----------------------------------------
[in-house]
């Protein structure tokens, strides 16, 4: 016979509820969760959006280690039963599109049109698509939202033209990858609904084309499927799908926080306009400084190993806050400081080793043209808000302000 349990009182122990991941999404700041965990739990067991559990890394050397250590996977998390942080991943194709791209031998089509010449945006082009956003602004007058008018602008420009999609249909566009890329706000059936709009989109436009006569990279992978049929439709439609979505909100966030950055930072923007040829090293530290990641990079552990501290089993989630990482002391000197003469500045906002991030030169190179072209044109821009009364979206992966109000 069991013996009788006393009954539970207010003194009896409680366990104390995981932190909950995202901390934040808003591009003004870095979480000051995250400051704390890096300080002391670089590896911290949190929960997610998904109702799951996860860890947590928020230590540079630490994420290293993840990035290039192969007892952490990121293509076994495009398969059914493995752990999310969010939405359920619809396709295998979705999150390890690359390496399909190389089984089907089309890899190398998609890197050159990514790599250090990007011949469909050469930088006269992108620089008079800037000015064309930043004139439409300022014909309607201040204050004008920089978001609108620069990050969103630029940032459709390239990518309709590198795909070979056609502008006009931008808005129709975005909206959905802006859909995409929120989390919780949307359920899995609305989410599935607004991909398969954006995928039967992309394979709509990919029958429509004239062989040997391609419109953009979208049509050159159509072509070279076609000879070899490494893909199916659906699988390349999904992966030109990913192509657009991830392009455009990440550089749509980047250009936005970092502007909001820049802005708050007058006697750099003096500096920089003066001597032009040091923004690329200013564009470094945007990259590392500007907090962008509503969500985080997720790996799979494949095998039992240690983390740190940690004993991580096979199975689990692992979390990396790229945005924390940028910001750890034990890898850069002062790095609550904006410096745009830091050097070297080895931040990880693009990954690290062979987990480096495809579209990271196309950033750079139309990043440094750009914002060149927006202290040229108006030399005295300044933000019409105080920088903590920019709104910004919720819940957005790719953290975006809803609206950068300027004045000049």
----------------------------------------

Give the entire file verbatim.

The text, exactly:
[in-house]
């Protein structure tokens, strides 16, 4: 016979509820969760959006280690039963599109049109698509939202033209990858609904084309499927799908926080306009400084190993806050400081080793043209808000302000 349990009182122990991941999404700041965990739990067991559990890394050397250590996977998390942080991943194709791209031998089509010449945006082009956003602004007058008018602008420009999609249909566009890329706000059936709009989109436009006569990279992978049929439709439609979505909100966030950055930072923007040829090293530290990641990079552990501290089993989630990482002391000197003469500045906002991030030169190179072209044109821009009364979206992966109000 069991013996009788006393009954539970207010003194009896409680366990104390995981932190909950995202901390934040808003591009003004870095979480000051995250400051704390890096300080002391670089590896911290949190929960997610998904109702799951996860860890947590928020230590540079630490994420290293993840990035290039192969007892952490990121293509076994495009398969059914493995752990999310969010939405359920619809396709295998979705999150390890690359390496399909190389089984089907089309890899190398998609890197050159990514790599250090990007011949469909050469930088006269992108620089008079800037000015064309930043004139439409300022014909309607201040204050004008920089978001609108620069990050969103630029940032459709390239990518309709590198795909070979056609502008006009931008808005129709975005909206959905802006859909995409929120989390919780949307359920899995609305989410599935607004991909398969954006995928039967992309394979709509990919029958429509004239062989040997391609419109953009979208049509050159159509072509070279076609000879070899490494893909199916659906699988390349999904992966030109990913192509657009991830392009455009990440550089749509980047250009936005970092502007909001820049802005708050007058006697750099003096500096920089003066001597032009040091923004690329200013564009470094945007990259590392500007907090962008509503969500985080997720790996799979494949095998039992240690983390740190940690004993991580096979199975689990692992979390990396790229945005924390940028910001750890034990890898850069002062790095609550904006410096745009830091050097070297080895931040990880693009990954690290062979987990480096495809579209990271196309950033750079139309990043440094750009914002060149927006202290040229108006030399005295300044933000019409105080920088903590920019709104910004919720819940957005790719953290975006809803609206950068300027004045000049």